Pathology Handbook



Sodium valproate, Valproic acid, Epilim

Clinical Indications

Sodium valproate is the drug of choice for treatment of myoclonic seizures and generalised absence seizures. 

Drug Kinetics

Valproate has a complex pharmacokinetic profile. It is strongly protein bound to plasma proteins and this binding is concentration dependent so that the free fraction rises (and hence the apparent clearance) at higher concentrations (~ >50 mgl/L). Free fatty acids displace valproate from binding sites and clearance is different in fed and fasting states. This helps explain the wide circadian variation and marked variations in serum concentration (up to 100%) that can occur across the dosage interval.

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Analysed by referral laboratory if specific criteria met.

Specific Criteria

Most evidence shows that serum monitoring is unnecessary in the majority of patients on valproate therapy and is potentially misleading.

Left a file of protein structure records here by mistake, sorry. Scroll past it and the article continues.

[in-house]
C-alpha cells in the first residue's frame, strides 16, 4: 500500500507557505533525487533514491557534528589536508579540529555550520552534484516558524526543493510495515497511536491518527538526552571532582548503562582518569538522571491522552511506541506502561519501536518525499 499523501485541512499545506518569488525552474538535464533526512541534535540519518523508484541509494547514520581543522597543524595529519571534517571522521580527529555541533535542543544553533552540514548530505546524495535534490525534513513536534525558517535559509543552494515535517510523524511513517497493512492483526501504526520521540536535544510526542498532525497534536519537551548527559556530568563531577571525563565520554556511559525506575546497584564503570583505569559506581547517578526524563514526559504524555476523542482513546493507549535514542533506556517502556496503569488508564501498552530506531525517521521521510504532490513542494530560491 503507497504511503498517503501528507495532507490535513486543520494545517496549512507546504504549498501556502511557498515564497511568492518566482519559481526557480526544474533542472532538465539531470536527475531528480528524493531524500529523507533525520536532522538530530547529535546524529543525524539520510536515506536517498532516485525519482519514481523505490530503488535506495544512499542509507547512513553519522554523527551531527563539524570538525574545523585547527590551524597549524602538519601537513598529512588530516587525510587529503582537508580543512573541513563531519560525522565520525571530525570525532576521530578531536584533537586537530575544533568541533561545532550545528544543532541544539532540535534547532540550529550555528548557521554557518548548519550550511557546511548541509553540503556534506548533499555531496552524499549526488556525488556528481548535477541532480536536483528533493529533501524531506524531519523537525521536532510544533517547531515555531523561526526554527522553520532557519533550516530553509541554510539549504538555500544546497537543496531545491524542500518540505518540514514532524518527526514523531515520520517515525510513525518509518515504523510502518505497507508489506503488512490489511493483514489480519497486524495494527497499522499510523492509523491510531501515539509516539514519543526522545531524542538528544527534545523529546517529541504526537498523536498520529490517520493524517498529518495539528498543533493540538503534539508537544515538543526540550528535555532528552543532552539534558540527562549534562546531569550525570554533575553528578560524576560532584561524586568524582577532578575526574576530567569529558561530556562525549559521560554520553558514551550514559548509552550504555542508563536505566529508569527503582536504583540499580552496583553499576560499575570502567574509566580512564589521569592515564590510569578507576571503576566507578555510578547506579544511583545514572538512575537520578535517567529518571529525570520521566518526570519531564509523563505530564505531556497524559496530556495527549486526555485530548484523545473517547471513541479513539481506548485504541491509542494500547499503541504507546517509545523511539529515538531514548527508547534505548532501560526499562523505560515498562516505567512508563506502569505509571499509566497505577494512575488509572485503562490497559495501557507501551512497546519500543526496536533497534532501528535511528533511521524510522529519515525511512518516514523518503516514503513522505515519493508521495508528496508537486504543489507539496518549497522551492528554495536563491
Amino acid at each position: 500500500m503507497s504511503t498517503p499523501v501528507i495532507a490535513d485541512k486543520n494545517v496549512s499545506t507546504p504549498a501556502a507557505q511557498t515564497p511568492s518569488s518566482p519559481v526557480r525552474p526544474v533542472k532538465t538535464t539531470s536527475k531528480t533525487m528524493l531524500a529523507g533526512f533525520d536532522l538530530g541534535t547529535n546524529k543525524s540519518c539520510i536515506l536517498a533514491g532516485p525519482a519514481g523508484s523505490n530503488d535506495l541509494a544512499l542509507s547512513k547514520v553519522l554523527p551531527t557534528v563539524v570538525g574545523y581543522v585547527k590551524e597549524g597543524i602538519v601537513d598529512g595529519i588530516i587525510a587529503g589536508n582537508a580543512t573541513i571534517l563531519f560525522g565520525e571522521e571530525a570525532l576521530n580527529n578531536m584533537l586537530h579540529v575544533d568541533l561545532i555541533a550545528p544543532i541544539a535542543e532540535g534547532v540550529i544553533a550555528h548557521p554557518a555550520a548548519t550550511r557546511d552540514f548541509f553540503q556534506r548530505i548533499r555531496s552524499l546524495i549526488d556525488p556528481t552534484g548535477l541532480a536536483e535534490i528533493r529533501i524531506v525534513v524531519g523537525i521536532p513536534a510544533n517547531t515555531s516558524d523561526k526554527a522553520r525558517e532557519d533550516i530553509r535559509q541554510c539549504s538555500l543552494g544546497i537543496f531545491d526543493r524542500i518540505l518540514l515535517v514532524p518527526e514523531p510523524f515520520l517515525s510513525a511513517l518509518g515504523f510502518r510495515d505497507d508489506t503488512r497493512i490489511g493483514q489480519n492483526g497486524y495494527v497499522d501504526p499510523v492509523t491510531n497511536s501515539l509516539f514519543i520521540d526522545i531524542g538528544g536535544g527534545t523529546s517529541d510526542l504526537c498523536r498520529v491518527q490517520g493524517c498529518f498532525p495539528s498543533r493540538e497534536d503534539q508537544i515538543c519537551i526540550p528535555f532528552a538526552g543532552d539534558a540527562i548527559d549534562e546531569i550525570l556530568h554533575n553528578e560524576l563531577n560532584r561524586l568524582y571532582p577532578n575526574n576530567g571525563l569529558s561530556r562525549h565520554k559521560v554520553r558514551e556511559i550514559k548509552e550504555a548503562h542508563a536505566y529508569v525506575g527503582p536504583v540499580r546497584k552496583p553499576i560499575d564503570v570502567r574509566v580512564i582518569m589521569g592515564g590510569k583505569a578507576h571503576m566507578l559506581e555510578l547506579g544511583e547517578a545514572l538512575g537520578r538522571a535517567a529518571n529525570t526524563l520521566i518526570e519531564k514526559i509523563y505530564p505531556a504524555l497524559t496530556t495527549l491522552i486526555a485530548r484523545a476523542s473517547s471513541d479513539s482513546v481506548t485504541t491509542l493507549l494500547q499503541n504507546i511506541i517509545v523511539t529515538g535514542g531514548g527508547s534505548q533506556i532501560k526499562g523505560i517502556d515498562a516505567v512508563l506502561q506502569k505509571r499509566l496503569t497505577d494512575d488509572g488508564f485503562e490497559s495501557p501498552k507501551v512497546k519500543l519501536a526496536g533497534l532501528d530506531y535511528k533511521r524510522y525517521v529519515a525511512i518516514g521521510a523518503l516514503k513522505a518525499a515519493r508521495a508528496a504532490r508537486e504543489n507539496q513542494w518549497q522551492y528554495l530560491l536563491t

The only indications for measurement are:

  • suspected non-compliance

  • paediatric patients at the specific request of a Consultant

  • patients on 1000 mg/day, whose seizures are not controlled

  • overdose

Patient Preparation

Patient should be fasting and samples should be collected before next dose (trough)

Turnaround Time

2 weeks 


Serum in yellow top (SST) tube


2 ml


Vacutainer gold top

Causes for Rejection

Unlabelled or inadequately labelled sample

Target Range

Target ranges are difficult to define but a suggested range is 50 - 100 mg/L


Symptoms of neurotoxicity (nausea, vomiting, drowsiness) are increasingly frequent as levels exceed 100 mg/L (700 umol/L)